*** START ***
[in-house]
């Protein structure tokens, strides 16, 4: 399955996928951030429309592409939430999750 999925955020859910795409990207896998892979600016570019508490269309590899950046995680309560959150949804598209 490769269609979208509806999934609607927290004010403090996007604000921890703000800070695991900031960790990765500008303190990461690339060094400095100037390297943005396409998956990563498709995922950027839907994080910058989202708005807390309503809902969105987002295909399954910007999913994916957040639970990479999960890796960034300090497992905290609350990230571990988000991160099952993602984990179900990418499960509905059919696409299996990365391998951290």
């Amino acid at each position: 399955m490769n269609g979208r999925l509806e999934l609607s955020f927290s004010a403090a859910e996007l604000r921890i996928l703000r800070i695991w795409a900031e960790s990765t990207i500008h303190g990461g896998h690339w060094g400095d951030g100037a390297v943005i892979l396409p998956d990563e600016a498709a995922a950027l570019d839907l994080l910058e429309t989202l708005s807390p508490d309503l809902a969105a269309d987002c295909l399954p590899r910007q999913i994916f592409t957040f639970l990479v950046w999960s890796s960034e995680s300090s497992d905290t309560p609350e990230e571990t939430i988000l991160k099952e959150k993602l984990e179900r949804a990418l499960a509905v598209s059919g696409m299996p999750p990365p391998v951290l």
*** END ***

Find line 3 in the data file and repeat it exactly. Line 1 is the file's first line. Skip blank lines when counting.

């Amino acid at each position: 399955m490769n269609g979208r999925l509806e999934l609607s955020f927290s004010a403090a859910e996007l604000r921890i996928l703000r800070i695991w795409a900031e960790s990765t990207i500008h303190g990461g896998h690339w060094g400095d951030g100037a390297v943005i892979l396409p998956d990563e600016a498709a995922a950027l570019d839907l994080l910058e429309t989202l708005s807390p508490d309503l809902a969105a269309d987002c295909l399954p590899r910007q999913i994916f592409t957040f639970l990479v950046w999960s890796s960034e995680s300090s497992d905290t309560p609350e990230e571990t939430i988000l991160k099952e959150k993602l984990e179900r949804a990418l499960a509905v598209s059919g696409m299996p999750p990365p391998v951290l």